The tiny bubbles frothed and erupted on the water.  Lying on the moss coloured floor were hundreds of coins – pennies, two pence, five pence and even the odd fifty pence.  Thrown by children and maybe a few adults too who wished for something else, maybe wished for something better in their lives.  Elizabeth reached into her pocket and found a 20p, she tossed it and watched, as it sank out of sight and joined the sea of dusty silver. Yet she didn’t make a wish, what good were wishes at this time of life?  She might not be around to see if it came true and what a waste of a wish that would have been.  The bright emerald grass stretched out from either side of the quadrangle around the fountain, bordered on each side by borders fit to bursting with every colour imaginable.  The gentle hum of the bees was just starting to come to life, as they swooped on every bud they could find.  It was so much the same, yet there were small differences, which, except to the familiar eye would have passed unnoticed. Wooden carts with the history of past gardens and apothecaries could be found at the corner of footpaths as they meandered to a new part of the garden. Modern sculptures which represented elements of the garden and its medicinal usage were hidden amongst the borders and glasshouses.  Again Elizabeth chuckled to herself.  When she was a child it was her mother who taught her about the history of the gardens and the names of all the plants.  She had learnt it from books.  Now, it seemed everything had to be created and put in front of you.

Elizabeth sighed. She loved this part of the garden, but it was the woodland at the far end that she wanted to see.  She followed the path with its purple headed alliums and small button head daisies and presently found herself in the cool shade of the woodland, on the far side of the garden which bordered the main embankment road.  The dappled shade landed on the leaves of the hostas and the tips of the ferns with their uncurled tongues, glowed as if burning torches to light the way.  Elizabeth found a bench and sat down.  The drone of the cars disappeared. The woodland smelt of damp bark and a sweet scent came from a cluster of tiny pink flowers currently under attack from two busy blue tits.  Elizabeth looked around, nothing had changed.  For the first time in what seemed a lifetime, Elizabeth closed her eyes without thoughts of the present blocking the way.  She took a deep breath and slowly drifted away.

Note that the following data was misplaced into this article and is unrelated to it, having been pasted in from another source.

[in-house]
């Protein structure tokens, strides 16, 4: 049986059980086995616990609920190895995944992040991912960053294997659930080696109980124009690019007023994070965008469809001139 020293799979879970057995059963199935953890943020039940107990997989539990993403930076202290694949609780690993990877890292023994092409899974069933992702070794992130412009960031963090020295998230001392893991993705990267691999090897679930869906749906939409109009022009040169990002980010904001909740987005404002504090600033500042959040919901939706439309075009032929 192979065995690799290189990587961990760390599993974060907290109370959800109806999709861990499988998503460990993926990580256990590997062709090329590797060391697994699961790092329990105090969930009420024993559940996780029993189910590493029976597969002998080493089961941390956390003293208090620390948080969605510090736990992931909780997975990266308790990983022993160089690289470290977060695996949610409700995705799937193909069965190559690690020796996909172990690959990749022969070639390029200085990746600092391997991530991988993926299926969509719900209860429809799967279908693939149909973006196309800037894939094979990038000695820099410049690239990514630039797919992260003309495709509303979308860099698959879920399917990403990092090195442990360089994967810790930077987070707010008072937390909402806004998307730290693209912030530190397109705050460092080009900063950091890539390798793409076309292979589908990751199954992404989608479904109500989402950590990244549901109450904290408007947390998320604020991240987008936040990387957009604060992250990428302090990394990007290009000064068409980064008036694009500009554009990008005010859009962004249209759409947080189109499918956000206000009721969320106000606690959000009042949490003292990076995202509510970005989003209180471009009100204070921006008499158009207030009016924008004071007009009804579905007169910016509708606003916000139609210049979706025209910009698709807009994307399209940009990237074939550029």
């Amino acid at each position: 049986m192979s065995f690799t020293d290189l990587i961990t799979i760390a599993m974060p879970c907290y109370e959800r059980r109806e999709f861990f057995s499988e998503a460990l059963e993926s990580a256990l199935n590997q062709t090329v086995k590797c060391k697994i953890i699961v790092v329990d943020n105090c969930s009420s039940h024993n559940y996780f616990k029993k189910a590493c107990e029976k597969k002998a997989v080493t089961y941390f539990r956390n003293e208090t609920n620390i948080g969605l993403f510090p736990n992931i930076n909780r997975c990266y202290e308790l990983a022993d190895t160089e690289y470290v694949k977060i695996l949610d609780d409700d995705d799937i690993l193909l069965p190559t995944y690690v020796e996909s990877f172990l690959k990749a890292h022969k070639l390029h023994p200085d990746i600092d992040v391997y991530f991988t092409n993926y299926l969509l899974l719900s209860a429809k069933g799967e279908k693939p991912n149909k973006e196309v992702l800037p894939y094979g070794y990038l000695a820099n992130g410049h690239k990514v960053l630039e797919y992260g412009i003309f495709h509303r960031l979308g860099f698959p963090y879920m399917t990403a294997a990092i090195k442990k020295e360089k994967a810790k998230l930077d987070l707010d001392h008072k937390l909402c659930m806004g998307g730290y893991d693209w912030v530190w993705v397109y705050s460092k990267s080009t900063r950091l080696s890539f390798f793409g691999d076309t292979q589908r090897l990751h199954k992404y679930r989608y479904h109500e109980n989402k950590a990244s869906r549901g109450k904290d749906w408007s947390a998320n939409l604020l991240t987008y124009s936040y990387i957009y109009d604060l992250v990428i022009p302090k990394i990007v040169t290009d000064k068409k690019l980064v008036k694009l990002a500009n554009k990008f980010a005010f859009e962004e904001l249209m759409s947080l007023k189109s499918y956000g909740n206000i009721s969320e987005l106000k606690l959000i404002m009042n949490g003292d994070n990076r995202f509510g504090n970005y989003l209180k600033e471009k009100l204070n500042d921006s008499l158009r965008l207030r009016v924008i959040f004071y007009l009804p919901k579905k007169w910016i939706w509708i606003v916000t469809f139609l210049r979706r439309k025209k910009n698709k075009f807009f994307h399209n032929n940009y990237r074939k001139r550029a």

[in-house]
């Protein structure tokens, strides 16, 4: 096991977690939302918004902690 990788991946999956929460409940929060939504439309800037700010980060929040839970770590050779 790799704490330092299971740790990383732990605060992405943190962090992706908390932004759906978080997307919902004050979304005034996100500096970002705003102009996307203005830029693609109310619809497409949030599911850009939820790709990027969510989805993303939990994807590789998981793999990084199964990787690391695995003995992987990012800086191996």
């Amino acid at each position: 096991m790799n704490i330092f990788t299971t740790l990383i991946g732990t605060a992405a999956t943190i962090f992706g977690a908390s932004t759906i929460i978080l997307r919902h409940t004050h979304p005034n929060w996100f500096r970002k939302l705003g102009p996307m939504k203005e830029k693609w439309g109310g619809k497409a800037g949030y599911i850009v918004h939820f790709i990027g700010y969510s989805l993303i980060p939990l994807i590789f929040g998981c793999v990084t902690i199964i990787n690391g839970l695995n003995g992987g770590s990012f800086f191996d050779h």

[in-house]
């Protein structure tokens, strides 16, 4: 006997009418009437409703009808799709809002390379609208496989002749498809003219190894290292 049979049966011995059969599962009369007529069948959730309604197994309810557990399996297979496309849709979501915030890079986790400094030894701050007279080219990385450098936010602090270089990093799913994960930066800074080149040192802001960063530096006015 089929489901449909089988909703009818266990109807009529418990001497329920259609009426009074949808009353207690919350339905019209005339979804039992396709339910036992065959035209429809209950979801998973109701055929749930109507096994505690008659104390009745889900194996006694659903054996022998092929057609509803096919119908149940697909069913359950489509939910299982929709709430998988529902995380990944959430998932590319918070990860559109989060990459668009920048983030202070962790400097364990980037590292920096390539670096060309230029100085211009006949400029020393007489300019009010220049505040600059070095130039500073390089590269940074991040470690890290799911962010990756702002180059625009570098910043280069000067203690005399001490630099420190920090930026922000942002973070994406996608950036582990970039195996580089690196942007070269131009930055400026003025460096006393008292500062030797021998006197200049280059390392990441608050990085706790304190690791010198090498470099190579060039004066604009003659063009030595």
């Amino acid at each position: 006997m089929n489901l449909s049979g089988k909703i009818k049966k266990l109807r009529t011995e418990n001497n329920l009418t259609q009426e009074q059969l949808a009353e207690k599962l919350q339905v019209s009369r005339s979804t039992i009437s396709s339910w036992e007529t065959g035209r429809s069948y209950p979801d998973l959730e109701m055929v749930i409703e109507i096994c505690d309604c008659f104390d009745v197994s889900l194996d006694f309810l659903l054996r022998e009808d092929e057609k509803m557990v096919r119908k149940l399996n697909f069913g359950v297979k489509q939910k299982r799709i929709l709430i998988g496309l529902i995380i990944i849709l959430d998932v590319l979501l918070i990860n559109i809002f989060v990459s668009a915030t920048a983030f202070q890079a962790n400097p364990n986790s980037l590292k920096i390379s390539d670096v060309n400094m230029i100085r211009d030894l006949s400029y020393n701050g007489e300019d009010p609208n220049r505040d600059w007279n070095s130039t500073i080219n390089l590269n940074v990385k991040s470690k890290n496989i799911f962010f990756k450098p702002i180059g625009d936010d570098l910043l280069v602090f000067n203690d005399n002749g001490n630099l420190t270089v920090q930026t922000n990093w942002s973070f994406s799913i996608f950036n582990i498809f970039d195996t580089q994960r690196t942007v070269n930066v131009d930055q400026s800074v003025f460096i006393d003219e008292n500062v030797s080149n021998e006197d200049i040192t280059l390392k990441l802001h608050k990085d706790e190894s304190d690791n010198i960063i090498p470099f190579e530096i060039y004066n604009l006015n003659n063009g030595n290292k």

**********

Margaret placed the flower on the floor beside the bench, she fought hard not to let the tear roll down her cheek.  This was the right thing to do.  The man who stood solemnly a little way away, moved forward and slowly unpeeled the plastic coating of the brand new golden plaque at the top of the bench.  Elizabeth looked up at her mother and slipped her cold hand in hers.

“Don’t worry mother,” said Elizabeth “This is such a beautiful place, Grandma will always be here.”

“I know darling, and we can always come to this place when we need to talk to her or think about her.”

Elizabeth thought for a moment, “I can think about her anywhere, I just close my eyes and she’s there in front of me, but I think this would be a good place to talk.”  Margaret smiled, and hugged her daughter close.

“Can we go and play now?”

“Yes we can,” said Margaret, “and after we’ve played and explored the gardens then we can go up the Kings Road and get some chocolate in Woolworths, and if you’re really lucky then maybe we can go and do some window shopping in Peter Jones.”

Elizabeth’s eyes shone brightly.  This had been one of those days where she felt happy and sad all at the same time.  She hoped that one day when she was old, she’d be able to come and sit in these gardens all by herself and listen to the bees too.